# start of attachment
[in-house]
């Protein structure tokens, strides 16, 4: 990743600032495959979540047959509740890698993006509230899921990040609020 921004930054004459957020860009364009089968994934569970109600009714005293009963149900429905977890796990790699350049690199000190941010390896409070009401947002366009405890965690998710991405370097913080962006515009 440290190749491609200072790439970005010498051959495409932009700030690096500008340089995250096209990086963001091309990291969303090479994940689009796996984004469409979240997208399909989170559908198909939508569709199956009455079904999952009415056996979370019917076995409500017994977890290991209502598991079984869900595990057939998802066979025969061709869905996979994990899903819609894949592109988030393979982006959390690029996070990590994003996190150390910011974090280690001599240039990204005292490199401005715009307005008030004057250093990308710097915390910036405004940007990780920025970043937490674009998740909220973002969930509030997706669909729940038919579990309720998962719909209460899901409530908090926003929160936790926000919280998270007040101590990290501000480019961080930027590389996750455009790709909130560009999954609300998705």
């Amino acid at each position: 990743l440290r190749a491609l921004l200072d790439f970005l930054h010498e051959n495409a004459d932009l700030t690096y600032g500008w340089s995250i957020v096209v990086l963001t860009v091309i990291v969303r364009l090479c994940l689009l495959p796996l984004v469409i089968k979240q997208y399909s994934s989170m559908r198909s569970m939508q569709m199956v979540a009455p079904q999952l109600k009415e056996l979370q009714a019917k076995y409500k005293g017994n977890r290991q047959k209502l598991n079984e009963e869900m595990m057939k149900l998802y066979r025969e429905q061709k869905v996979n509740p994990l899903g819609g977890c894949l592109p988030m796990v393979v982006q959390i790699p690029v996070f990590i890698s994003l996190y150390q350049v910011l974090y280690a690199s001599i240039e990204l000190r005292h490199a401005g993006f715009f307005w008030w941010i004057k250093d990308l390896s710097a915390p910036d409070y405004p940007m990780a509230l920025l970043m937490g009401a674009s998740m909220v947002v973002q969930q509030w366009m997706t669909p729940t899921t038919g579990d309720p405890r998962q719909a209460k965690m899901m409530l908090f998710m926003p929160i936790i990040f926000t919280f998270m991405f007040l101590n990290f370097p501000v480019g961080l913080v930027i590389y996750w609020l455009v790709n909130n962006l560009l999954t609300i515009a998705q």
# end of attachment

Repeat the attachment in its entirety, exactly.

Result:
[in-house]
């Protein structure tokens, strides 16, 4: 990743600032495959979540047959509740890698993006509230899921990040609020 921004930054004459957020860009364009089968994934569970109600009714005293009963149900429905977890796990790699350049690199000190941010390896409070009401947002366009405890965690998710991405370097913080962006515009 440290190749491609200072790439970005010498051959495409932009700030690096500008340089995250096209990086963001091309990291969303090479994940689009796996984004469409979240997208399909989170559908198909939508569709199956009455079904999952009415056996979370019917076995409500017994977890290991209502598991079984869900595990057939998802066979025969061709869905996979994990899903819609894949592109988030393979982006959390690029996070990590994003996190150390910011974090280690001599240039990204005292490199401005715009307005008030004057250093990308710097915390910036405004940007990780920025970043937490674009998740909220973002969930509030997706669909729940038919579990309720998962719909209460899901409530908090926003929160936790926000919280998270007040101590990290501000480019961080930027590389996750455009790709909130560009999954609300998705």
């Amino acid at each position: 990743l440290r190749a491609l921004l200072d790439f970005l930054h010498e051959n495409a004459d932009l700030t690096y600032g500008w340089s995250i957020v096209v990086l963001t860009v091309i990291v969303r364009l090479c994940l689009l495959p796996l984004v469409i089968k979240q997208y399909s994934s989170m559908r198909s569970m939508q569709m199956v979540a009455p079904q999952l109600k009415e056996l979370q009714a019917k076995y409500k005293g017994n977890r290991q047959k209502l598991n079984e009963e869900m595990m057939k149900l998802y066979r025969e429905q061709k869905v996979n509740p994990l899903g819609g977890c894949l592109p988030m796990v393979v982006q959390i790699p690029v996070f990590i890698s994003l996190y150390q350049v910011l974090y280690a690199s001599i240039e990204l000190r005292h490199a401005g993006f715009f307005w008030w941010i004057k250093d990308l390896s710097a915390p910036d409070y405004p940007m990780a509230l920025l970043m937490g009401a674009s998740m909220v947002v973002q969930q509030w366009m997706t669909p729940t899921t038919g579990d309720p405890r998962q719909a209460k965690m899901m409530l908090f998710m926003p929160i936790i990040f926000t919280f998270m991405f007040l101590n990290f370097p501000v480019g961080l913080v930027i590389y996750w609020l455009v790709n909130n962006l560009l999954t609300i515009a998705q």